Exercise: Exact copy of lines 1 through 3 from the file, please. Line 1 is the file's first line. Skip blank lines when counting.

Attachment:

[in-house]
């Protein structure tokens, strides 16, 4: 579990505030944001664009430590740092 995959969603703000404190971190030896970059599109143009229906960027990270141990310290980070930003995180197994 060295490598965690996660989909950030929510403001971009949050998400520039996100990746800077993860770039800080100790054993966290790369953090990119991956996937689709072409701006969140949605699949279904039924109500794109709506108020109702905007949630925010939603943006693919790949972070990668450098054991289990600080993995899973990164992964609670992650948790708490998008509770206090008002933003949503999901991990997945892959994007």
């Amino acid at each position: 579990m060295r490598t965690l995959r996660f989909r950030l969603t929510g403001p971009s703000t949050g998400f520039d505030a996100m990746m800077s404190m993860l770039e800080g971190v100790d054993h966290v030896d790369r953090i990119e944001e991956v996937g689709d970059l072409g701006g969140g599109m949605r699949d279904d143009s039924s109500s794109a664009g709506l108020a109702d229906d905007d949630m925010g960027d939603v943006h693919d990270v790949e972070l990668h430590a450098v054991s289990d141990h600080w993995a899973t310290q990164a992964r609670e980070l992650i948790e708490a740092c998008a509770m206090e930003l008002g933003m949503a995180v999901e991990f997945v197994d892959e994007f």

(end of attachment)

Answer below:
[in-house]
């Protein structure tokens, strides 16, 4: 579990505030944001664009430590740092 995959969603703000404190971190030896970059599109143009229906960027990270141990310290980070930003995180197994 060295490598965690996660989909950030929510403001971009949050998400520039996100990746800077993860770039800080100790054993966290790369953090990119991956996937689709072409701006969140949605699949279904039924109500794109709506108020109702905007949630925010939603943006693919790949972070990668450098054991289990600080993995899973990164992964609670992650948790708490998008509770206090008002933003949503999901991990997945892959994007």
């Amino acid at each position: 579990m060295r490598t965690l995959r996660f989909r950030l969603t929510g403001p971009s703000t949050g998400f520039d505030a996100m990746m800077s404190m993860l770039e800080g971190v100790d054993h966290v030896d790369r953090i990119e944001e991956v996937g689709d970059l072409g701006g969140g599109m949605r699949d279904d143009s039924s109500s794109a664009g709506l108020a109702d229906d905007d949630m925010g960027d939603v943006h693919d990270v790949e972070l990668h430590a450098v054991s289990d141990h600080w993995a899973t310290q990164a992964r609670e980070l992650i948790e708490a740092c998008a509770m206090e930003l008002g933003m949503a995180v999901e991990f997945v197994d892959e994007f």